An analysis of a decade-long tuberculosis (TB) programme in China has revealed that prevalence rates of the disease have fallen substantially since the introduction of the TB control strategy known as 'DOTS' to half of the country's population.
The results not only demonstrate the effectiveness of DOTS, but also provide a powerful argument for the need to expand the strategy across the entire country.
Today, the Chinese TB Control Collaboration, which includes the Ministry of Health of China and the World Health Organization, published a report in The Lancet on the impact of the World Bank funded project. The project was initiated in 1991, one year after a national TB survey, and introduced DOTS to half the Chinese population.
A repeat survey, carried out ten years later in 2000, provided the opportunity to assess the health benefits of DOTS. The report's authors concluded that prevalence of TB fell by an estimated 30%, or 382 000 cases, as a result of the DOTS project - a substantial decline.
Still, there are major challenges that must be met if China is to reach the United Nations Millennium Development Goal (MDG) of halving TB prevalence by 2015. TB remains a significant public health problem in China. With 1.4 million new cases a year, China is second only to India when it comes to incidence of the disease. Given the proven success of DOTS so far it is important that the strategy be further expanded across the country.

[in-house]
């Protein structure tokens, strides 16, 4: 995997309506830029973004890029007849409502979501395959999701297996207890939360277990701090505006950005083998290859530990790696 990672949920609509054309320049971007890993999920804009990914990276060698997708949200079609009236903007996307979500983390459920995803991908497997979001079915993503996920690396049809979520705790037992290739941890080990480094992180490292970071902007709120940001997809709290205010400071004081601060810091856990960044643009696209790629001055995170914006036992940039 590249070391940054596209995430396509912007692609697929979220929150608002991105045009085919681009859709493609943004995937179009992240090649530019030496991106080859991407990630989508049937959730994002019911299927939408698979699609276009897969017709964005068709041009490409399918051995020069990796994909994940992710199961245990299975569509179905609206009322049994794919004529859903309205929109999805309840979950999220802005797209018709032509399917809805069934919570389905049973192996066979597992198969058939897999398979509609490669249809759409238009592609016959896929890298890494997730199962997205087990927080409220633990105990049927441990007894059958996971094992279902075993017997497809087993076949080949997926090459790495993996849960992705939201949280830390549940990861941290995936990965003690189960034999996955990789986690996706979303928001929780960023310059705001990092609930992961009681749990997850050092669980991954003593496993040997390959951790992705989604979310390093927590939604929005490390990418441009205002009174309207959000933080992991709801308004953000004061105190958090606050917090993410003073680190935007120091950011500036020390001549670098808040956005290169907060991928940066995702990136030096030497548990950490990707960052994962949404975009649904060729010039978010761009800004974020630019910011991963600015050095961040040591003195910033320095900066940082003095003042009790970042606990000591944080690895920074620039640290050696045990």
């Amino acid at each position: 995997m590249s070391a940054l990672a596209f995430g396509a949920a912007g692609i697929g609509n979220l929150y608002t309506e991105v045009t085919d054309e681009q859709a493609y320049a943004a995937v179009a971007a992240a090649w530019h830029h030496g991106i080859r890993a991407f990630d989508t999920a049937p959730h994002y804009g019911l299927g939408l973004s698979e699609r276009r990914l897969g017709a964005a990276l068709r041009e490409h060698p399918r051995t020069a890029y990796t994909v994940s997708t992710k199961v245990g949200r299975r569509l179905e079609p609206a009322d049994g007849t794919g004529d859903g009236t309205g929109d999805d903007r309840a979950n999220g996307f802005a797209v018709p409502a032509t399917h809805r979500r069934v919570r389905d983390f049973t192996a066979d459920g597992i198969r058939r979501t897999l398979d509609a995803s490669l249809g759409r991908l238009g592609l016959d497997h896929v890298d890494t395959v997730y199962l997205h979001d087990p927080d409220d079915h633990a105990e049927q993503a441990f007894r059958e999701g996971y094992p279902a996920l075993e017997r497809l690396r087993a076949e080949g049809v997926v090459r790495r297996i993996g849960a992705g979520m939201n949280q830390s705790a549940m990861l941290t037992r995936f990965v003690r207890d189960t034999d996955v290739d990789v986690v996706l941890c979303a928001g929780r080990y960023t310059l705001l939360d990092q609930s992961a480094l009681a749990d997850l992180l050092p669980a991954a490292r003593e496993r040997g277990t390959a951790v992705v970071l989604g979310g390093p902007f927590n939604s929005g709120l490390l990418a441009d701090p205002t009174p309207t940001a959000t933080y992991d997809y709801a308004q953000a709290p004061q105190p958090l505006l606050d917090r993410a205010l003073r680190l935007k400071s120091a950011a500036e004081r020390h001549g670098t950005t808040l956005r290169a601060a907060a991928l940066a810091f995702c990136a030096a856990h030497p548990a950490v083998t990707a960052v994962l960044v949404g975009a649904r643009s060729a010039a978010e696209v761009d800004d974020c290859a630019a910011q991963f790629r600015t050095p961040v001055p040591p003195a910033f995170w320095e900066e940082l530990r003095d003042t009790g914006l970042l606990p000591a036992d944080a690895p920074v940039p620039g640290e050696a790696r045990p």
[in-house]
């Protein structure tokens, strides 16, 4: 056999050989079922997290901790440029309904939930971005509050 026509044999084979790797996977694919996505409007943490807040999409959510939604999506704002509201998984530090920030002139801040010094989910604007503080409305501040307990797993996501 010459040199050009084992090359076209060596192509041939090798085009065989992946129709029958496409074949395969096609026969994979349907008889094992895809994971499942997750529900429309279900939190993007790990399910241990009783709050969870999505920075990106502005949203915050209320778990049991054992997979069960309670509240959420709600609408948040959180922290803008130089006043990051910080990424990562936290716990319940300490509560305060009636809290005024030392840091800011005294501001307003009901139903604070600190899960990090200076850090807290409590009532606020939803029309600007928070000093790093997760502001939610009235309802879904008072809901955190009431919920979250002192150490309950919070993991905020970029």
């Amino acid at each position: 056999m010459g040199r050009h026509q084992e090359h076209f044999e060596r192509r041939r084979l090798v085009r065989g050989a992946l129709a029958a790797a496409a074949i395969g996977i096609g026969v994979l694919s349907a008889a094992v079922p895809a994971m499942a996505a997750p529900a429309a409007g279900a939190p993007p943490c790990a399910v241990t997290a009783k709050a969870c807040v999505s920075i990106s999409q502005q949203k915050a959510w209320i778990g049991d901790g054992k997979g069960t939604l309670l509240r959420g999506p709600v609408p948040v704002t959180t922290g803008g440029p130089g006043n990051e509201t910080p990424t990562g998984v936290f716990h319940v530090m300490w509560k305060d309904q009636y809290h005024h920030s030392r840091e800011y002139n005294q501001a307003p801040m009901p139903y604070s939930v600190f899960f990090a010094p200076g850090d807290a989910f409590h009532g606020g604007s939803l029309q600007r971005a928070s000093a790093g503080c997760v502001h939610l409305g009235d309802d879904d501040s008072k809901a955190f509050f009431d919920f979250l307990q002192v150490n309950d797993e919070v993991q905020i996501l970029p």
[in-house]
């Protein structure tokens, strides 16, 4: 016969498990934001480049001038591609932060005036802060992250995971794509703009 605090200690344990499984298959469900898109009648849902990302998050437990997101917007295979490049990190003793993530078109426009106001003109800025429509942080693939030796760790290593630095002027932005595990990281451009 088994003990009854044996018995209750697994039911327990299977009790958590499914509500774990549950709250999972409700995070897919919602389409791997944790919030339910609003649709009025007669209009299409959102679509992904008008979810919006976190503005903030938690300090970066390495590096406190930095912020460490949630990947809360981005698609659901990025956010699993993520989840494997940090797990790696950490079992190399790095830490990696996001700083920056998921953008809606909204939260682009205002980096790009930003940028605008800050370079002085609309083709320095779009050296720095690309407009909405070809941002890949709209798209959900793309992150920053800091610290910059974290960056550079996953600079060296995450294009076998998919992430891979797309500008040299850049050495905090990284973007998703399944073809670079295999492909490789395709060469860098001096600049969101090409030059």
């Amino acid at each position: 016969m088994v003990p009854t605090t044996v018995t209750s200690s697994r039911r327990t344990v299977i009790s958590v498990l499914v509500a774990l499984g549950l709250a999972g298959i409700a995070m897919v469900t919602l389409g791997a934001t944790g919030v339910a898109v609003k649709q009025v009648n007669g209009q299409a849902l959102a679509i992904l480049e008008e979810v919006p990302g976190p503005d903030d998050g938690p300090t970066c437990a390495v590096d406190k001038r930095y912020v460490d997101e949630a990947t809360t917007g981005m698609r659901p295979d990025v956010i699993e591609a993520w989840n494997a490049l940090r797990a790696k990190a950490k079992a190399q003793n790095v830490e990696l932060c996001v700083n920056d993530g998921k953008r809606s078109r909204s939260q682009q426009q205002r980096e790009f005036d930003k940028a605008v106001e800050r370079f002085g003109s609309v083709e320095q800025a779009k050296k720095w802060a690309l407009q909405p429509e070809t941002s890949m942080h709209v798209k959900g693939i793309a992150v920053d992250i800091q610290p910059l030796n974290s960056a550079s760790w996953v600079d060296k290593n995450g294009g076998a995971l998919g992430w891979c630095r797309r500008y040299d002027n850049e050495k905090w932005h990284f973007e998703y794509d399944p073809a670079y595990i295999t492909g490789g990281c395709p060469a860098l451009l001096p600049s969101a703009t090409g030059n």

"By building on the successes of the past decade, and by providing all of its more than one billion people with access to high-quality treatment, China could make a major contribution to the global control of tuberculosis," said Dr Christopher Dye, WHO's lead investigator in the recent analysis.
"We commend China for its stated commitment to tackling tuberculosis," said Dr Shigeru Omi, Regional Director of WHO's Western Pacific Region. "Still, several obstacles remain, and these should, and can, be surmounted."
Despite the progress made, there are some provinces where up to 20% or more of the population do not have access to DOTS. At the time of the 2000 survey, only one third of estimated TB cases were detected in China. At the present time, the case detection rate remains very low, at only four out of ten cases. "When one takes these realities into account, and then views the encouraging results of the DOTS strategy that has already been implemented, it's clear that China needs to rapidly expand DOTS and increase its case detection rates for tuberculosis," said Dr Omi.
The Government of China's National Tuberculosis Plan provides for DOTS to be expanded to 100% of the country by 2005. "WHO is pleased to support China in its efforts," said Dr Dye, "and looks forward to seeing the country reach - and surpass - its Millennium Development Goal for slashing TB prevalence in the years ahead."